“The only way to solve the problem is to admit we have a problem,” said Montgomery County Executive, Ike Leggett, at the town hall. So what is the problem?
On July 19, 2016, Montgomery County organized a town-hall discussion at the Silver Spring Civic Center to allow residents to express their concerns about local police, The event was a response to the increase in incidents of police brutality against the Black community in recent years. Fatal shooting of Gregory Gunn, a 58-year-old African American grocer, in West Montgomery on February 25, by a white cop was the nail in the coffin for relationships between the police and community. Gunn’s case illustrates how the criminal justice system carries on a legacy of racism that has resulted in the latest string of tragic shootings. Institutional racism can be understood by analyzing different factors inside a community. Race issues in Montgomery can be divided into four parts: poverty, crime, policing, and the community. My goal is to address each of these parts as the root causes of all tensions within Montgomery’s criminal justice system, and beyond.
Incidents of police brutality are not one-off events where ‘bad’ cops abuse their power against black people. Instead, these instances should be understood as a manifestion of systemic racism in places like Montgomery which requires us to take a historical perspective to understand why incidents like the fatal shooting of Gregory Gunn are so commonplace in modern America. Montgomery’s history goes a long way in explaining why black people there live under a police state.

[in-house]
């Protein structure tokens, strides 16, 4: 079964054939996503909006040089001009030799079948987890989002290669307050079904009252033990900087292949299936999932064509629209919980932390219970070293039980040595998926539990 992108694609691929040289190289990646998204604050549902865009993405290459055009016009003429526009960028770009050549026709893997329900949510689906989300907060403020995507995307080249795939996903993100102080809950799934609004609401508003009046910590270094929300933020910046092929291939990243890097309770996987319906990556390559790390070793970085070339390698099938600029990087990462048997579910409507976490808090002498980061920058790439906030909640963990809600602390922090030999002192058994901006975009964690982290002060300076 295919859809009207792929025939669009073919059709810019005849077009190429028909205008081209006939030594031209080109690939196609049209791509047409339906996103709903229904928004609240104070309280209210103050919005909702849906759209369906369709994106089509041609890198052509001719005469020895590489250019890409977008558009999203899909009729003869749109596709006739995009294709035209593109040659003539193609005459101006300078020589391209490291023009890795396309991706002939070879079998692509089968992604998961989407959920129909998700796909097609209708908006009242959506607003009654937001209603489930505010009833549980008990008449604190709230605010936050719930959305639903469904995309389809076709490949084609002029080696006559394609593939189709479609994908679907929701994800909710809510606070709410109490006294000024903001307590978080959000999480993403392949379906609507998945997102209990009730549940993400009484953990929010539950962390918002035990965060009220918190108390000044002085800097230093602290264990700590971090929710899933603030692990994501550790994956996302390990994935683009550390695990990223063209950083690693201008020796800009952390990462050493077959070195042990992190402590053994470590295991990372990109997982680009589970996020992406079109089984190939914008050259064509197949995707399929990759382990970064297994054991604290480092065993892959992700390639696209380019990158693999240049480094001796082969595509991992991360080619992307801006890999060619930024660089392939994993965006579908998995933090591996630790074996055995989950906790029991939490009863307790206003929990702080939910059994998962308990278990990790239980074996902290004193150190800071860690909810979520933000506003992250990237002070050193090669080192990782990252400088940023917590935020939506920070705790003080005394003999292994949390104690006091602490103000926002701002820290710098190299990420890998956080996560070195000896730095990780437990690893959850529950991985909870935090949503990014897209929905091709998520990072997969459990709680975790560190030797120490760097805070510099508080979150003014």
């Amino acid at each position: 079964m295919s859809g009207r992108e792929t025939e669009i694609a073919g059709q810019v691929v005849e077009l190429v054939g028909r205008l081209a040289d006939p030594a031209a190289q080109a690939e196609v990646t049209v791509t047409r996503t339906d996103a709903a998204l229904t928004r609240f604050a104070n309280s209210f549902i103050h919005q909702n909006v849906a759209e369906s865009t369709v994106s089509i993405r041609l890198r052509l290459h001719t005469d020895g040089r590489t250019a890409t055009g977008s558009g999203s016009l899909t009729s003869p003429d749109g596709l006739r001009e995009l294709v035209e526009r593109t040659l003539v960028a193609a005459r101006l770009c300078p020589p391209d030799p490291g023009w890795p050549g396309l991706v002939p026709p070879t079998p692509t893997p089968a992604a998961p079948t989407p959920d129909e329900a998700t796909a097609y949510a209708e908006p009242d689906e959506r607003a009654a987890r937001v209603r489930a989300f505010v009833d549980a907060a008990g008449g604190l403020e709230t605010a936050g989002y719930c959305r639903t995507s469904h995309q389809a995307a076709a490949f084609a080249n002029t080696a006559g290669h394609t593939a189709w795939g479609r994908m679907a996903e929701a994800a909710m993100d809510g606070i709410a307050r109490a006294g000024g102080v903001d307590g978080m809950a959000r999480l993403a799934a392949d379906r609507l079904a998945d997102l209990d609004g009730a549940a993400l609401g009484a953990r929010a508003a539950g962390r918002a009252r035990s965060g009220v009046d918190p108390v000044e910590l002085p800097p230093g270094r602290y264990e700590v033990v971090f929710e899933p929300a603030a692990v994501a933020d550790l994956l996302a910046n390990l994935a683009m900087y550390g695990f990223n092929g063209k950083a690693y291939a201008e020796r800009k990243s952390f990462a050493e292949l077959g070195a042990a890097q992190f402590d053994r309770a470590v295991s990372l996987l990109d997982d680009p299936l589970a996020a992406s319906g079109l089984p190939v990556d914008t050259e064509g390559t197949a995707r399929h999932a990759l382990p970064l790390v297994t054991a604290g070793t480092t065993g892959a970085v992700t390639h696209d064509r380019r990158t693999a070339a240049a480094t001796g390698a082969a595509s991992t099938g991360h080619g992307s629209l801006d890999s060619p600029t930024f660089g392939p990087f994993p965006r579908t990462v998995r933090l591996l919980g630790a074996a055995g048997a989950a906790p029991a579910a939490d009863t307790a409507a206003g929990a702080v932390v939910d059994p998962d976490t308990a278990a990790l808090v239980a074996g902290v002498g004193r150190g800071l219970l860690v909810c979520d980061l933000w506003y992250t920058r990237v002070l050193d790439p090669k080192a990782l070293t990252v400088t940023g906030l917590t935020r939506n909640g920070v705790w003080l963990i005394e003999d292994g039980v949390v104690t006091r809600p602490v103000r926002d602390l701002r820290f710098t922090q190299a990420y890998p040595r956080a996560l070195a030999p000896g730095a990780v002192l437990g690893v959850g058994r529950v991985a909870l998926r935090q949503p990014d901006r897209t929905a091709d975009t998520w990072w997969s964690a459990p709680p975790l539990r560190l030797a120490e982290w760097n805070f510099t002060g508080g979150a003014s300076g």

Residential segregation in one of the root causes of poverty among African Americans in Montgomery. “White flight” is a term used to describe the movement of white people to new suburban areas. Federal policies enacted during the 1930s ensured that African-American neighborhoods in Montgomery suffered rapid economic decline after whites fled the region. The Federal Housing Administration was created in 1937 with the purpose of giving low-interest loans to families. Discriminatory practices within the FHA favored white applicants and ensured loans went to borrowers in white communities. In addition, restricted covenants prevented white homeowners from selling their homes to black families. According to some theories, race was considered a factor in neighborhood decline, which can be avoided through segregation.
Furthermore, access to Montgomery was severely restricted when President Eisenhower started the Interstate Highways Project in 1956. Coupled with the aforementioned housing discrimination, African Americans faced a dire situation which displaced more than a thousand families. Routes I-65 and I-85, spearheaded by a highway director who was also a high level member of the Ku Klux Klan, divided affluent African American neighborhoods and bisected neighborhoods housing black activists. An alternate route through vacant land was rejected. This created an increase in demand for housing which gave developers another chance at marginalizing blacks in certain neighborhoods.